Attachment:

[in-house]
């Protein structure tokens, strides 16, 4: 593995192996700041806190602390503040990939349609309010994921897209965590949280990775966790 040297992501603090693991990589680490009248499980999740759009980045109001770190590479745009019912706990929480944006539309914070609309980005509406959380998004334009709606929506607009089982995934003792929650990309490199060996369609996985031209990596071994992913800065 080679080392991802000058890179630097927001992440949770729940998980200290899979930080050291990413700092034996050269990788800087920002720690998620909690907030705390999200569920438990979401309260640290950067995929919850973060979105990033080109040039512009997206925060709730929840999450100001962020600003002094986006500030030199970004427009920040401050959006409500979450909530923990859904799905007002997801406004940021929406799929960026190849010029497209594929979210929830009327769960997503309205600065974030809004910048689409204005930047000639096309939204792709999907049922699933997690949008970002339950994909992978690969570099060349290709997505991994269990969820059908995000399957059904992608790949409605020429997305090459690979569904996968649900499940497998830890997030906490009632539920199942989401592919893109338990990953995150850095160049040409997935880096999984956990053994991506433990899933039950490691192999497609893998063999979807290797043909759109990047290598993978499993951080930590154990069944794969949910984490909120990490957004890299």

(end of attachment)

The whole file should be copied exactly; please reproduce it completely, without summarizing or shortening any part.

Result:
[in-house]
């Protein structure tokens, strides 16, 4: 593995192996700041806190602390503040990939349609309010994921897209965590949280990775966790 040297992501603090693991990589680490009248499980999740759009980045109001770190590479745009019912706990929480944006539309914070609309980005509406959380998004334009709606929506607009089982995934003792929650990309490199060996369609996985031209990596071994992913800065 080679080392991802000058890179630097927001992440949770729940998980200290899979930080050291990413700092034996050269990788800087920002720690998620909690907030705390999200569920438990979401309260640290950067995929919850973060979105990033080109040039512009997206925060709730929840999450100001962020600003002094986006500030030199970004427009920040401050959006409500979450909530923990859904799905007002997801406004940021929406799929960026190849010029497209594929979210929830009327769960997503309205600065974030809004910048689409204005930047000639096309939204792709999907049922699933997690949008970002339950994909992978690969570099060349290709997505991994269990969820059908995000399957059904992608790949409605020429997305090459690979569904996968649900499940497998830890997030906490009632539920199942989401592919893109338990990953995150850095160049040409997935880096999984956990053994991506433990899933039950490691192999497609893998063999979807290797043909759109990047290598993978499993951080930590154990069944794969949910984490909120990490957004890299």